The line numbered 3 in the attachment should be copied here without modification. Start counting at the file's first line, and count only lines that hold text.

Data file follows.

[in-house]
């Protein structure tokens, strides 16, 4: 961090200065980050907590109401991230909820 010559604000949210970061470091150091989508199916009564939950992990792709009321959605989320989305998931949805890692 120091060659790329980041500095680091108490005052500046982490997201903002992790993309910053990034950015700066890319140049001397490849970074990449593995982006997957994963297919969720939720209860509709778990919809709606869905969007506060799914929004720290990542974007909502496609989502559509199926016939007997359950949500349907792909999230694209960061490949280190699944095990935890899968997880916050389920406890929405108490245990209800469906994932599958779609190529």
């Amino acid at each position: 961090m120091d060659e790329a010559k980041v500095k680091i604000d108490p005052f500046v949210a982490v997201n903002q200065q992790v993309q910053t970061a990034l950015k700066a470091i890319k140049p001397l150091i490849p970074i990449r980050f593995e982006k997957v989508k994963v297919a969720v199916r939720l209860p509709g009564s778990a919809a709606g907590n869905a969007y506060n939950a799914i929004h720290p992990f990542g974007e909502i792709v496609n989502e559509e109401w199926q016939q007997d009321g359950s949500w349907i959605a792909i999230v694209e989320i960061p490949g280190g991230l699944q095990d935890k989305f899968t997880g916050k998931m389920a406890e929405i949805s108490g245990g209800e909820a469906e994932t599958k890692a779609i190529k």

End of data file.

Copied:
């Amino acid at each position: 961090m120091d060659e790329a010559k980041v500095k680091i604000d108490p005052f500046v949210a982490v997201n903002q200065q992790v993309q910053t970061a990034l950015k700066a470091i890319k140049p001397l150091i490849p970074i990449r980050f593995e982006k997957v989508k994963v297919a969720v199916r939720l209860p509709g009564s778990a919809a709606g907590n869905a969007y506060n939950a799914i929004h720290p992990f990542g974007e909502i792709v496609n989502e559509e109401w199926q016939q007997d009321g359950s949500w349907i959605a792909i999230v694209e989320i960061p490949g280190g991230l699944q095990d935890k989305f899968t997880g916050k998931m389920a406890e929405i949805s108490g245990g209800e909820a469906e994932t599958k890692a779609i190529k």